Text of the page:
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3 Reasons to Skip Sleeping Pills as You Get Older

Use of sleep medication is on the rise but can come with dangerous effects for older adults

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The share of adults who use medication to help them sleep at night is on the rise, the latest national numbers show, and more adults 65 and older are taking pills at bedtime than those 64 and younger.

new report from the Centers for Disease Control and Prevention (CDC) found that in 2020, 8.4 percent of adults regularly took prescription or over-the-counter sleep medication to help them fall or stay asleep, up from 4 percent about a decade ago. When it comes to those 65 and older, 12 percent regularly took something to help get shuteye.

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“Frankly, the news is really not surprising to those of us working in sleep medicine,” says Robert Satriale, M.D., a clinical adjunct professor and sleep medicine specialist at Temple Health in Philadelphia.

Studies show about 1 in 3 adults don’t get enough sleep (about 7 hours a night for adults 50 and older, Satriale says) on a regular basis, and an estimated 50 million to 70 million Americans have chronic sleep disorders. “And these patients are often in the older age groups,” says Satriale, who explains that sleep quality tends to decline with age.

It’s no surprise, then, that older adults are more likely to turn to medications for an assist. But there are a few things you need to know before you do.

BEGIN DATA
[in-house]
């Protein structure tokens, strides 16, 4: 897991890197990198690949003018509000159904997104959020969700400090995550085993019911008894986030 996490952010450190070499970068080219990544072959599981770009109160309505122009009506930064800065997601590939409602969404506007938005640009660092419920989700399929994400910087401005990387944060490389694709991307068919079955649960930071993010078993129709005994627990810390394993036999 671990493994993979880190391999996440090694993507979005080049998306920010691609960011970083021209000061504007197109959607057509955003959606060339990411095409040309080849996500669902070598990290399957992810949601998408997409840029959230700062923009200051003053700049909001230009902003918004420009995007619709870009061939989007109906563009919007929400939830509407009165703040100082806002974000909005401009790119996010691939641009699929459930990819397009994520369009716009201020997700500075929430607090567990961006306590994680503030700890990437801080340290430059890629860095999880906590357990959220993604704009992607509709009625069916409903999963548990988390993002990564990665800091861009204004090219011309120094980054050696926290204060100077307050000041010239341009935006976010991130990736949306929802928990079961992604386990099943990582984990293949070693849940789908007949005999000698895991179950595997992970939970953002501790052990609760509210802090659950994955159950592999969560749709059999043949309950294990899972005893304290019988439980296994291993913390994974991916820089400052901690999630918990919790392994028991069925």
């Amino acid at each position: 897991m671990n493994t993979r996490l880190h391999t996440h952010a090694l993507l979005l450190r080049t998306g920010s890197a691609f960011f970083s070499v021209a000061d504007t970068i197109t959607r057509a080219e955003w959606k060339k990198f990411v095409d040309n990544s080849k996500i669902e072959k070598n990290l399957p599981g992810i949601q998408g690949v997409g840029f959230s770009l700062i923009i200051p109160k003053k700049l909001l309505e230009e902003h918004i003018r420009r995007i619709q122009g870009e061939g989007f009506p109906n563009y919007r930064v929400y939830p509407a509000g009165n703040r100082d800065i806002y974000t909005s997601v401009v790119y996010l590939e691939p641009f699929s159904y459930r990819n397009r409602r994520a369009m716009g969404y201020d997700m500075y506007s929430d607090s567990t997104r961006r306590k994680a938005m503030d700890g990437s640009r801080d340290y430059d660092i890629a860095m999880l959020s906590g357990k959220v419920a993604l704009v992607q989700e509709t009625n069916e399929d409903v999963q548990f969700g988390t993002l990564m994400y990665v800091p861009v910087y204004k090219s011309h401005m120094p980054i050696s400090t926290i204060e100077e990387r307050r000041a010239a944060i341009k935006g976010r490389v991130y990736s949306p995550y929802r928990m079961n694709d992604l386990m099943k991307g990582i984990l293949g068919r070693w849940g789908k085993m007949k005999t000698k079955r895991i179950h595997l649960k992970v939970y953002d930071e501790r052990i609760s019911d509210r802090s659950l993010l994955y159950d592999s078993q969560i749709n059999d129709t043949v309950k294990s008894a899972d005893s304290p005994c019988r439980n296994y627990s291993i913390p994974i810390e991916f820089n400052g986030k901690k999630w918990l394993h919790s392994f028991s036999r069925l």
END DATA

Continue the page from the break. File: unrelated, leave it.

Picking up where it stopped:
1. Medications can come with dangerous side effects

Newer sleep medications like zolpidem (Ambien) and eszopiclone (Lunesta) have a “somewhat safer” profile than older drugs prescribed for sleep troubles, says K. Ashley Garling-Nañez, clinical assistant professor at the University of Texas at Austin College of Pharmacy. Still, “anything that’s going to be sedating or make you sleepy is going to put you at risk for dizziness, falls, that sort of thing,” Garling-Nañez says.

Research shows that both these newer drugs and the older benzodiazepines can impair mental and physical function in older adults, leading to an increased risk for falls and confusion. “And then of course, combined with other medications — especially anything for pain, mood, anxiety — could possibly put you at a higher risk of suppressing your breathing and respiratory depression,” Garling-Nañez adds.

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It’s not just prescription medicines that demand caution. Over-the-counter options come with a list of unpleasant and potentially dangerous side effects, too. For example, diphenhydramine, the active ingredient in many over-the-counter sleep aids like Advil PM, Tylenol PM and ZZZQuil, has been linked to an increased risk for cognitive decline and confusion in older adults, as well as urinary retention, constipation and next-day grogginess, which can interfere with driving ability, Satriale points out. More than 6,000 fatal crashes each year involve a drowsy driver, according to the CDC.

Melatonin’s Popularity

A 2022 study published in the journal JAMA tracked a fivefold increase in melatonin use among U.S. adults over the past few decades. An increasing number of Americans are also taking more than the recommended amount of the supplement, the researchers found.